Often referred to as ‘subjective well-being’, happiness is a concept more difficult to define than self-esteem (Diener, Diener & Diener, 1995; Furr, 2005; Lyubomirsky, Tkach & DiMatteo, 2006; Pannells & Claxton, 2008). There is a quote by Howard Mumford Jones (Lyubomirsky, Tkach & DiMatteo, 2006) that adequately describes articulating a narrow definition of happiness.

 ‘Happiness belongs to a category of words that the meaning of which everybody knows, but the definition of which no one can give’. (pp. 365) 

In saying this, however, there seems to be some consensus that happiness represents a pervasive sense of meaningfulness, fulfillment and/or pleasantness, which can either be temporary or long lasting (Dogan, Totan & Sapmaz, 2013; Furr, 2005; Lyubomirsky, Tkach & DiMatteo, 2006) In addition, happiness is often seen as a combination of a healthy balance between positive and negative affect, and overall life satisfaction (Diener, Diener & Diener, 1995; Lyubomirsky, Tkach & DiMatteo, 2006). This view was demonstrated and reaffirmed in a literature review by Pannells & Claxton (2008), who stated that happiness is a regular absence of negative affect, a relatively stable feeling of positive affect, and an overall general feeling of life satisfaction.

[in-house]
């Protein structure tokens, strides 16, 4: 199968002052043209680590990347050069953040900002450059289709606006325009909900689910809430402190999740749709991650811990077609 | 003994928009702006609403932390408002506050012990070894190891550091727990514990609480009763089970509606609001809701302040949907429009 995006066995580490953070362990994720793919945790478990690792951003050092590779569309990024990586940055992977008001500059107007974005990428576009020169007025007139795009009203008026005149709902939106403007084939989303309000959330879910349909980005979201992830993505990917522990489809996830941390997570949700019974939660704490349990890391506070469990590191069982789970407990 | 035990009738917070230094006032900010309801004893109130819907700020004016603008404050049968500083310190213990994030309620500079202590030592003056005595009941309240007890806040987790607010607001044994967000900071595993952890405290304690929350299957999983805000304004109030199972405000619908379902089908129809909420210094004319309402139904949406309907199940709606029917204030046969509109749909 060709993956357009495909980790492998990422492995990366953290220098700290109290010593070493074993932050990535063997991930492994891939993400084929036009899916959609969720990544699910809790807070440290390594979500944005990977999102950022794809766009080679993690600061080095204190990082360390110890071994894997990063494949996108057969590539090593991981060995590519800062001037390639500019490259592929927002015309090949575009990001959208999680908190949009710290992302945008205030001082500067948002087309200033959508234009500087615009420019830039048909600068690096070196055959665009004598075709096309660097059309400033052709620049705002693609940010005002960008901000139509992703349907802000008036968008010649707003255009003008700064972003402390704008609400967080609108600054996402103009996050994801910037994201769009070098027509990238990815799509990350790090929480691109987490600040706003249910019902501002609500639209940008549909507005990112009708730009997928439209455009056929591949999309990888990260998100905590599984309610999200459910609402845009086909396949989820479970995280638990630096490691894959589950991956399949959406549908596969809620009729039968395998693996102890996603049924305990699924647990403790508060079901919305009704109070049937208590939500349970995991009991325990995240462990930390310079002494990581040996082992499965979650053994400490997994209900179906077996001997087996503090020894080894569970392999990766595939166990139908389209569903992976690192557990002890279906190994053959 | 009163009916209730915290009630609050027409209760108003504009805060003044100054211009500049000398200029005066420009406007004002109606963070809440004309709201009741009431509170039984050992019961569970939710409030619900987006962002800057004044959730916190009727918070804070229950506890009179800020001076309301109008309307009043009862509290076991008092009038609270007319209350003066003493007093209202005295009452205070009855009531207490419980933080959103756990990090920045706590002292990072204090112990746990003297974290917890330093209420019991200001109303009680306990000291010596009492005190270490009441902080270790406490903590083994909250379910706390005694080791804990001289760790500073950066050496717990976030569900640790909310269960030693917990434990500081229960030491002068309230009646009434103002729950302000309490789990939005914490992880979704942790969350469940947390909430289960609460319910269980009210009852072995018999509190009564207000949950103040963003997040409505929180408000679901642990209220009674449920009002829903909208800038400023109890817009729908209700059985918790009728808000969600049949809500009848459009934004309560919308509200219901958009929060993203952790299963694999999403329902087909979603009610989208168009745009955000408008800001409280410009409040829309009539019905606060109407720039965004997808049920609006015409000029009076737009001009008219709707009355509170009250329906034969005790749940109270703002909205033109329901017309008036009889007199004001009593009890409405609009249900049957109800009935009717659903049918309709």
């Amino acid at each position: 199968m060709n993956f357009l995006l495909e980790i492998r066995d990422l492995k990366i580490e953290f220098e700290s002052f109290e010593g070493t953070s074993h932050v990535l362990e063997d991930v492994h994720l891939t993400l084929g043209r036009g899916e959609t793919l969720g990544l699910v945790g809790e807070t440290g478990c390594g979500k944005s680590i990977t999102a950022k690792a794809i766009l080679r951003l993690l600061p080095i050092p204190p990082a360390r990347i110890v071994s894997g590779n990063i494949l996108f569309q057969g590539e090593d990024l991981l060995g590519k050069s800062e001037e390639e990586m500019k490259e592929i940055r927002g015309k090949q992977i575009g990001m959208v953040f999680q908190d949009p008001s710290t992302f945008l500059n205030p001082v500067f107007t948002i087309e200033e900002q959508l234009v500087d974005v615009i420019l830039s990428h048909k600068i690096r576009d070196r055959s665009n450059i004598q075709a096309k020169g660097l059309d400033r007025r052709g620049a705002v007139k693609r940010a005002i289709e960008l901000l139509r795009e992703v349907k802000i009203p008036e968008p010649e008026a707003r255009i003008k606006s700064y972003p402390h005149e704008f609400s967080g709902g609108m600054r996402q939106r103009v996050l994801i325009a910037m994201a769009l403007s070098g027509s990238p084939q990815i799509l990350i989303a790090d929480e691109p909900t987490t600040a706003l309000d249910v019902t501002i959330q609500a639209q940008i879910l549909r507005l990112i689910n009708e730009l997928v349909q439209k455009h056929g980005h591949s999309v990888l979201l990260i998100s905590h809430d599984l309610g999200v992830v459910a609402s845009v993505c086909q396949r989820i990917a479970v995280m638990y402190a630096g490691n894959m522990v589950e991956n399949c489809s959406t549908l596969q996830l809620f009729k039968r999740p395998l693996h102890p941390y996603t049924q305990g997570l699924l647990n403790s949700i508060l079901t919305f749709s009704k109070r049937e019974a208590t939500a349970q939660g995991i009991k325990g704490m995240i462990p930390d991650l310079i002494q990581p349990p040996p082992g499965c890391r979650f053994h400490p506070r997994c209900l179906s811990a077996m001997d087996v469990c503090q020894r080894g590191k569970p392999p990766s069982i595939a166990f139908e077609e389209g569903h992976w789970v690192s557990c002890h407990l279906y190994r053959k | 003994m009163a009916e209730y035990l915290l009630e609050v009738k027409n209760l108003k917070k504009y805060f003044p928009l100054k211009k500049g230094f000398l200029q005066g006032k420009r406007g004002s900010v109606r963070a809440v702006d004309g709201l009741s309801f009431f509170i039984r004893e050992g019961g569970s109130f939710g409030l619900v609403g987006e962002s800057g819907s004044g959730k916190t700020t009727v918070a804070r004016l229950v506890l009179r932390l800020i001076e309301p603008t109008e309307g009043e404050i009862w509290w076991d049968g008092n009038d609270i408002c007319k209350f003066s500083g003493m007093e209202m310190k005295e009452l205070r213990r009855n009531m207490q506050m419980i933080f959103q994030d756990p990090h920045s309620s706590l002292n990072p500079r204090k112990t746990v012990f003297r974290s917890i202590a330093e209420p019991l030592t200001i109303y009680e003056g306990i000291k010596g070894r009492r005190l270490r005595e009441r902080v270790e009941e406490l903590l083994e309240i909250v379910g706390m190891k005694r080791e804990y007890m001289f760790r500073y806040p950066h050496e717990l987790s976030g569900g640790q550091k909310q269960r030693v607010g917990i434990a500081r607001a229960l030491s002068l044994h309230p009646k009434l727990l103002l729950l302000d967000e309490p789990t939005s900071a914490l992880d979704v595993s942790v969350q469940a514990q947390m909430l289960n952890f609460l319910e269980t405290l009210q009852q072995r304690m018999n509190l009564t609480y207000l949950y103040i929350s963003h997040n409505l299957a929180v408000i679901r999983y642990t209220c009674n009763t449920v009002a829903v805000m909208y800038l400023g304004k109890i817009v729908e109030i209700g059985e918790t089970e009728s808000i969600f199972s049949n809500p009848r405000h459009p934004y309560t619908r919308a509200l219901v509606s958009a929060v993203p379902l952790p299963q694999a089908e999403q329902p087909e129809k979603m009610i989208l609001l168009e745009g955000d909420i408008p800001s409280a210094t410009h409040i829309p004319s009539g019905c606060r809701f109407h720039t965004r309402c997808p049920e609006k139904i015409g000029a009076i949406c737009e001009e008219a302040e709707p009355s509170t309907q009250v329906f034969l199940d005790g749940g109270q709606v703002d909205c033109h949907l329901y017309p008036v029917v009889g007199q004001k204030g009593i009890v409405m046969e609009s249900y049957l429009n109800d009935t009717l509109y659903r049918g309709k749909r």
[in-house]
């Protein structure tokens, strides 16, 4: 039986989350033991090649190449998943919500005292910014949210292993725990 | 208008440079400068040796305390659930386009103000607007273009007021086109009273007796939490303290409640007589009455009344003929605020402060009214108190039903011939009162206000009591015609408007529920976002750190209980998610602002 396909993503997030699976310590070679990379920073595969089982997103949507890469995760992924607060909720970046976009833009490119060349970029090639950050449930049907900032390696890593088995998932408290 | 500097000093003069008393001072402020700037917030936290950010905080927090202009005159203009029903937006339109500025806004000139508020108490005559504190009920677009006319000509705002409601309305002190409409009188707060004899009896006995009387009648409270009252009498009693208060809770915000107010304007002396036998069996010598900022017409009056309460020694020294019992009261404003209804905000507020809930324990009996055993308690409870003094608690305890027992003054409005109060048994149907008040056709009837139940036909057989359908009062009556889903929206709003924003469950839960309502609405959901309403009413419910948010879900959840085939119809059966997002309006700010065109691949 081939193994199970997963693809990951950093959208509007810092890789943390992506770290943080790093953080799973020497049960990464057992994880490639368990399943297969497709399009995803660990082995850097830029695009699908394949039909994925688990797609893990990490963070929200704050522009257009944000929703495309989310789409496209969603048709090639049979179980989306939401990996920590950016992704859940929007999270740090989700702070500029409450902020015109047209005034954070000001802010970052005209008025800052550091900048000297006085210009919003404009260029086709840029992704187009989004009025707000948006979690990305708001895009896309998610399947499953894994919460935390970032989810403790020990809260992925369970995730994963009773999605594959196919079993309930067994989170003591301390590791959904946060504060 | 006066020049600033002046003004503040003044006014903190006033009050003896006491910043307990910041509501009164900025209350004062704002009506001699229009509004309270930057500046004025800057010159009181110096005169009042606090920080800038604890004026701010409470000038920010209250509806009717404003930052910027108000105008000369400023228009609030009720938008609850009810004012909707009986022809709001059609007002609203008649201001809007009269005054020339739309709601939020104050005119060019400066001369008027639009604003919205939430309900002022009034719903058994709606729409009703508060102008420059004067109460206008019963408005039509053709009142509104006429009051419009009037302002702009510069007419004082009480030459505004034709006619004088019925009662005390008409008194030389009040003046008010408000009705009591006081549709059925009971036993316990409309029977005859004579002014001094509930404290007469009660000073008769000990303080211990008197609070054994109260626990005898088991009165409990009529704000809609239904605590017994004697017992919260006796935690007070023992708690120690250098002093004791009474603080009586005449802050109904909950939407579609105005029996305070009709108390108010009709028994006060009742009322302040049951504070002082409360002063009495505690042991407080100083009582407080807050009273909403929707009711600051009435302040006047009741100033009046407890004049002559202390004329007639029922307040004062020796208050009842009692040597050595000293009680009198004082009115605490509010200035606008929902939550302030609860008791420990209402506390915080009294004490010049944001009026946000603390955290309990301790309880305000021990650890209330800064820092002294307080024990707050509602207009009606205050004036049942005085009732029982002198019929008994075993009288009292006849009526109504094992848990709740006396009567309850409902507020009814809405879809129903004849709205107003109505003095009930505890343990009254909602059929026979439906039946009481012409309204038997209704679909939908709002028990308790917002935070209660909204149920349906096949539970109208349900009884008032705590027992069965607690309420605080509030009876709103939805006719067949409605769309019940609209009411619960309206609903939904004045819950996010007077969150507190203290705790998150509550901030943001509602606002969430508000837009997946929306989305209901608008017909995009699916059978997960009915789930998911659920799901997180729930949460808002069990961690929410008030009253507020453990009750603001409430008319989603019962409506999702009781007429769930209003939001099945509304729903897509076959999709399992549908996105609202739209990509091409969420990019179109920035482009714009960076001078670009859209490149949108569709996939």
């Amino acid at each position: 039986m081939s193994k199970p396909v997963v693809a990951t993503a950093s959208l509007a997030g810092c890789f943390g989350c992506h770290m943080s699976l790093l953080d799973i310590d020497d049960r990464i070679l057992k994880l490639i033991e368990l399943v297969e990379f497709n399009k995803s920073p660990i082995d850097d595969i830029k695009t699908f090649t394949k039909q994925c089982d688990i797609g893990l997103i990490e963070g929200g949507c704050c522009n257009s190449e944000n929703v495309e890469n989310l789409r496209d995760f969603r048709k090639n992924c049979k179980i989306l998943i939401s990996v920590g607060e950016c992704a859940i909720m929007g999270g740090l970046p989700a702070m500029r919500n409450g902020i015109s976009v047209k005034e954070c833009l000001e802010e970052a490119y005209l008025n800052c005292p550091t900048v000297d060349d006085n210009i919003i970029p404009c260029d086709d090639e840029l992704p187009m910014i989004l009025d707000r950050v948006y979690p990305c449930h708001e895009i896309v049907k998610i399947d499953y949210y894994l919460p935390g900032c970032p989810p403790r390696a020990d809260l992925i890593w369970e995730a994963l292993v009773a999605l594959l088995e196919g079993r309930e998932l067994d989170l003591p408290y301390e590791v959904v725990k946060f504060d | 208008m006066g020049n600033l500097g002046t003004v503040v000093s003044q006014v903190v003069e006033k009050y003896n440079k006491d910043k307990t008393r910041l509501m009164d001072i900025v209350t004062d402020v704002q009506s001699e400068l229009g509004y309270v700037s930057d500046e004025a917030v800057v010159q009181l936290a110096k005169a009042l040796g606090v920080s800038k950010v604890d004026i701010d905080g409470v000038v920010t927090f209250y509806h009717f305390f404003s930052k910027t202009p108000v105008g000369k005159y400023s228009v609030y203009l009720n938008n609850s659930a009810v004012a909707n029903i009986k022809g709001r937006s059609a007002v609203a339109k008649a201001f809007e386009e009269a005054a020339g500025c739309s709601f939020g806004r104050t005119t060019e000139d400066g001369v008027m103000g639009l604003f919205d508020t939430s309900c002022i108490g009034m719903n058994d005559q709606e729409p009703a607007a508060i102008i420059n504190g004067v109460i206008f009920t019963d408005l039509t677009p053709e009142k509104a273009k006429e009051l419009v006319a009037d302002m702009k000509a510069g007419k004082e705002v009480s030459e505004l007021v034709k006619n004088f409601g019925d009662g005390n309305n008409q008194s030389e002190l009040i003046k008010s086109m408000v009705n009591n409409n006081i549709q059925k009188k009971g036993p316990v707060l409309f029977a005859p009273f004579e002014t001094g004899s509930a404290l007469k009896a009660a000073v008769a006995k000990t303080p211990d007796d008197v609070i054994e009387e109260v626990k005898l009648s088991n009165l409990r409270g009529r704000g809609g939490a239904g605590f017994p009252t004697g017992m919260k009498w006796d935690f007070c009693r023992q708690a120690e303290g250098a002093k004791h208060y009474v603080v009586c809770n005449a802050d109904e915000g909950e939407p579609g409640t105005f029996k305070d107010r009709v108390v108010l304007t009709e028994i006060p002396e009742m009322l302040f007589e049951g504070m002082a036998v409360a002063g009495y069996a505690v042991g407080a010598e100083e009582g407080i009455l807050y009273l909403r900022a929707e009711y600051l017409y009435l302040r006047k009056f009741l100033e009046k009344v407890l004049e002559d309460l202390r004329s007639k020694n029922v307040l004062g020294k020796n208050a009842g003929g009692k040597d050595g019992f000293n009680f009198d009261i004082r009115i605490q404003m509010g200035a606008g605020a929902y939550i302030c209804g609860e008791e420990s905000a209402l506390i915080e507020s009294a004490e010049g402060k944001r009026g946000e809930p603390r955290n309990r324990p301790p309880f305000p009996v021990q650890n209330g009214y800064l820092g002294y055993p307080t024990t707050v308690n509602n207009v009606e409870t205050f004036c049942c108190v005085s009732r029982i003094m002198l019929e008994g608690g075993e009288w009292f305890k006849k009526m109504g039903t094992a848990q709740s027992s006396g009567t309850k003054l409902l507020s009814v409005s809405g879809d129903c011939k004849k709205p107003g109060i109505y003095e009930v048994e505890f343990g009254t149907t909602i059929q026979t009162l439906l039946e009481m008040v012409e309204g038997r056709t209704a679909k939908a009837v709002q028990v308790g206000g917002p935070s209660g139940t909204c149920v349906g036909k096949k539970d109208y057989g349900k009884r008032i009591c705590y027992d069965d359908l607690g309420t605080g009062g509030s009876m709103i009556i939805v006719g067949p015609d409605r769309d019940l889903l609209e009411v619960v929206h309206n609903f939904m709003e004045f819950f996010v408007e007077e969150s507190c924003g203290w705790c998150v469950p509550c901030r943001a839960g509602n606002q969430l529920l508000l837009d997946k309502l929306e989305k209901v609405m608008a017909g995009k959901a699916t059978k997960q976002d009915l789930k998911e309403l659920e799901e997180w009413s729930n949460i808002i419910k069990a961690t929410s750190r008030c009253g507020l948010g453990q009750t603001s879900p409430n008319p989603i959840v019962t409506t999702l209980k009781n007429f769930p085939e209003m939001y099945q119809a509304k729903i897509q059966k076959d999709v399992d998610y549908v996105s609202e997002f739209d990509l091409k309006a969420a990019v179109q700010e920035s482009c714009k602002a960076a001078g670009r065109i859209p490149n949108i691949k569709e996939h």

Defining happiness[edit | edit source]

As with self-esteem, happiness can be experienced in terms of trait and state happiness. Trait happiness is happiness that is relatively stable (Lyubomirsky, Tkach & DiMatteo, 2006). Trait happiness would be seen in a person who is considered a ‘happy person’ the majority of the time, and would be considered lacking in a person who is considered by themselves and those around them as an ‘unhappy person’. State happiness, as with situational self-esteem, can fluctuate slightly dependent on mood, and situational life experiences (Lyubomirsky, Tkach & DiMatteo, 2006). It would be the type of happiness present at the birth of one’s child or a person’s graduation, or lacking if someone was involve in a car accident or had experienced the death of a loved one. State happiness is not consistent, whereas trait happiness is, so when happiness referred to in this chapter, it is in regards to trait happiness (Lyubomirsky, Tkach & DiMatteo, 2006).

Components of happiness[edit | edit source]

Figure 4. What makes people happy?